What is our primary use case?
Its primary function is test automation. We record the test procedures and execute them in an automatic way. It gives us reports, in a centralized way, of all the information that we need to manage test automation for the ERP system and a few other systems as well.
How has it helped my organization?
We moved from manual regression testing, once a month, to continuous testing every second day, with the same scope or even an increased scope now. We don't need to focus on the manual regression tests, so we've freed up hands for support activities and new developments. I don't think that it has changed how our organization works directly, but we have become more efficient and more flexible.
In our estimation now, we save about 160 hours of manpower every month because we use Certify. It's 80 hours of robots executing the tests, and they're doing it roughly three times faster than humans. To do the same manually, and keep up with the general pace of development, we would spend 240 hours on testing every month.
In terms of codeless, end-to-end process automation across packaged applications, technically speaking there is some programming or development, like you would learn in middle school. But you don't need to be a professional in any programming language to run it. That's how we've done it. We don't deploy any additional software packages with it. We haven't developed anything else, other than using Certify steps to run end-to-end test automation.
Nevertheless you still have to have a mindset of a developer or an engineer. You need to have understand cycles and other primitive functional blocks. Still marketing-wise, I would call it codeless due to its simplicity.
SAP is our core and the people involved with it are not always developers. Some of them are analytics or system experts. They don't know how to write C++ or Python or Java. But they can do testing automation in Certify themselves without help from a centre of competence (CoC). The only time CoC will participate is when truly complicated logic required such as runtime variables staking.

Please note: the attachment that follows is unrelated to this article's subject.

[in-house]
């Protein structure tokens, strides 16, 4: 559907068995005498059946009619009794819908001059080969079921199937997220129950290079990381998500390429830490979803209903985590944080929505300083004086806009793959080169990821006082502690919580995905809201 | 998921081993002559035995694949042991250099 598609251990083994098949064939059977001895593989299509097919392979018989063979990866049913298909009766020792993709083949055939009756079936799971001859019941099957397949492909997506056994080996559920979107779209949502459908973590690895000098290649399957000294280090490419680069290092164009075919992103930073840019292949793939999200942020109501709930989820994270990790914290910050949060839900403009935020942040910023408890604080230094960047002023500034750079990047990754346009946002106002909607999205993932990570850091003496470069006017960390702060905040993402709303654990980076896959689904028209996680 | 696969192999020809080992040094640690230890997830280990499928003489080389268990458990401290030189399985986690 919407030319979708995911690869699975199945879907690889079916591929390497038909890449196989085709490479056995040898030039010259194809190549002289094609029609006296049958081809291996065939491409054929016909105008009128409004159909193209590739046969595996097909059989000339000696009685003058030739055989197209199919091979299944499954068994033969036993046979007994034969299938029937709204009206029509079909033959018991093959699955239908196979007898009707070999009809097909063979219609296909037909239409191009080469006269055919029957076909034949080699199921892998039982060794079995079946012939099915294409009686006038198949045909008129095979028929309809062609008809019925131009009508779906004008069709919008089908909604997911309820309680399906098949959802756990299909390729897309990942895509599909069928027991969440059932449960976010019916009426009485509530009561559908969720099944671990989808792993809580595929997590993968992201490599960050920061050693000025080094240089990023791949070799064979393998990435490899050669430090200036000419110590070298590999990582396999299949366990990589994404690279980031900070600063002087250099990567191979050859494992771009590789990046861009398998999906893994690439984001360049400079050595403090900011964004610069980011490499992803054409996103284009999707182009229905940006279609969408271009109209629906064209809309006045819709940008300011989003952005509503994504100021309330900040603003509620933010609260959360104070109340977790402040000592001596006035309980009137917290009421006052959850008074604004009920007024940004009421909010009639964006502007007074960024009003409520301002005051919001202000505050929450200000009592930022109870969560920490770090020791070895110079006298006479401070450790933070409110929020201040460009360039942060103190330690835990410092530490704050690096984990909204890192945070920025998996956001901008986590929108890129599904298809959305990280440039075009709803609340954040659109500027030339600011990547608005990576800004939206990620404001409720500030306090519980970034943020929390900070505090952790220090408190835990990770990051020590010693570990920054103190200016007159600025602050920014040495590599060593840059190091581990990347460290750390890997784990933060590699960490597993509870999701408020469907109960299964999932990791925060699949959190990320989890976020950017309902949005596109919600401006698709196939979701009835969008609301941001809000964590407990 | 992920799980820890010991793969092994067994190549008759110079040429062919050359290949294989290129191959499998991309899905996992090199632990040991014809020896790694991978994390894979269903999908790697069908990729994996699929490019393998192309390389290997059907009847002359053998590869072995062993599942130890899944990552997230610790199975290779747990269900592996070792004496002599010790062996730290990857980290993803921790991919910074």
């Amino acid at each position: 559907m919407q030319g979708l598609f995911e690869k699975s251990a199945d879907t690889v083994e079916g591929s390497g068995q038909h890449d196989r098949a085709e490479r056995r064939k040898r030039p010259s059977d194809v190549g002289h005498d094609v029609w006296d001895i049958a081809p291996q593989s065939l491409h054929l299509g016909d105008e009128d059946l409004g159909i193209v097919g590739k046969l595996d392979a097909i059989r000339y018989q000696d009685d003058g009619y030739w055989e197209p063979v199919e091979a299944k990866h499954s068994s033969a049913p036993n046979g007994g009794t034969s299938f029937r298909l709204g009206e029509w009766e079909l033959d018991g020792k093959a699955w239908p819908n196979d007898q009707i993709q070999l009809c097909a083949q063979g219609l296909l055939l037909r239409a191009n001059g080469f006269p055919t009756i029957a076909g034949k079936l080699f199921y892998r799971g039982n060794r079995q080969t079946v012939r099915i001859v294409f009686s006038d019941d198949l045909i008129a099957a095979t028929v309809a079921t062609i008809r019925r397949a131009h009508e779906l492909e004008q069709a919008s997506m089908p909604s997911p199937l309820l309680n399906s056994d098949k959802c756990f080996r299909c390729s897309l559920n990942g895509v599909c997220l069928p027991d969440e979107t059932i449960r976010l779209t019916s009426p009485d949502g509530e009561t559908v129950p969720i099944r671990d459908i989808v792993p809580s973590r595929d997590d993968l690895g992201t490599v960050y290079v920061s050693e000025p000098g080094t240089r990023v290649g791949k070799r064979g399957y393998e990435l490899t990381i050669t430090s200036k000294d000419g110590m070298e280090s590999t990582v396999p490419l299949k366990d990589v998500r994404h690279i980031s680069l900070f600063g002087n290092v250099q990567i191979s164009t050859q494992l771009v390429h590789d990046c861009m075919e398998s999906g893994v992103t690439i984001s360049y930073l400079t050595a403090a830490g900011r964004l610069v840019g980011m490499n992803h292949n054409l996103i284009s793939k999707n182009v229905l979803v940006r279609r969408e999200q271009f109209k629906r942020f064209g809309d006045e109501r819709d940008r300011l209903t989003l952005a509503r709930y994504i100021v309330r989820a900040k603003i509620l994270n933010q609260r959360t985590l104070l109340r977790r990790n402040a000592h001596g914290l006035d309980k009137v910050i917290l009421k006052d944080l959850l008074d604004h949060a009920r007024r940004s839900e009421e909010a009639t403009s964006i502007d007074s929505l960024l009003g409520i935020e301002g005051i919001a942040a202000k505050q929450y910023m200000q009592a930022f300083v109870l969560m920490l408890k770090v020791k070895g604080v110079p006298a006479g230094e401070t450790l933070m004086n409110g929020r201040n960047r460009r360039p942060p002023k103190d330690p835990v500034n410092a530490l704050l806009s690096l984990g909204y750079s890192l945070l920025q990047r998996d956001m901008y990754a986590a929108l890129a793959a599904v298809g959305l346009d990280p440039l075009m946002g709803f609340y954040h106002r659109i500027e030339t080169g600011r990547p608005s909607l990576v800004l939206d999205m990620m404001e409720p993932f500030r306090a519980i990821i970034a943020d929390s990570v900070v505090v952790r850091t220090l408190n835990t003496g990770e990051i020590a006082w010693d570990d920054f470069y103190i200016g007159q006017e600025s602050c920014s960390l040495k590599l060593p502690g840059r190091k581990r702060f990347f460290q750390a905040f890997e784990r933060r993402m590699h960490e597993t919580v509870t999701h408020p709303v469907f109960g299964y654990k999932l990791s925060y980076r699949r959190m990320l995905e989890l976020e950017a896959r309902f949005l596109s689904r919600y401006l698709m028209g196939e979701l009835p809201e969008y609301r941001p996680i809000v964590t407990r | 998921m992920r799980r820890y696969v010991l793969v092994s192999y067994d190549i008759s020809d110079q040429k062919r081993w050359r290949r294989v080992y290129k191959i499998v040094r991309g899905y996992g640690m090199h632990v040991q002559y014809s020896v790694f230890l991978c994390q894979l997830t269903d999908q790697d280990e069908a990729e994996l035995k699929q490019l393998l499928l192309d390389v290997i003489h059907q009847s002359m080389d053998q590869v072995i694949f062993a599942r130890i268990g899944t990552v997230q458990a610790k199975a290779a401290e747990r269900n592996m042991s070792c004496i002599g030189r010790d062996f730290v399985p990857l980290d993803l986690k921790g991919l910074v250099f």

In usual situations, the skill set to start doing test automation needed is much lower.
What is most valuable?
There are a few aspects that are valuable. First of all, there is the screen-grabbing where you can pick up objects and it automatically recognizes them on the screen. Worksoft call it Certify Capture or LiveTouch. It's automatic capturing properties of the UI objects on the screen or on a mobile device for use in test automation scripts.
Other important feature is the modularization of the tests. That's an important feature not only of Certify but of IT tools overall where you create and reuse the components. Our test scripts are done with a "Russian doll" approach. That's standard for modern IT, however sometimes you see IT products without such functionality. Worksoft Certify's ability to build tests and reuse them is done pretty well and balances simplicity with flexibility.
Due to it, the learning curve improved even further allowing non professional test developers to plug-and-play test scripts. Such approach allows you to have that nice, modular end-to-end test. Can it get better? Probably not without sacrificing some other nice features and simplicity.
In terms of the core functionalities important to us there are the actual coding, great test data management, execution and reporting. Those are the basis, which are shared across many test automation tools.
We also value that the test execution and reporting are stored in a database. We can extract the results and get the data out more easily comparing to text log files. That's different compared to other tools on the market. In Certify, we have a structured test execution and overall structured data.
Last not least is multi interface support is important for our applications landscape. With certify we can test SAP, Net, Java, Web and Android applications with one tool.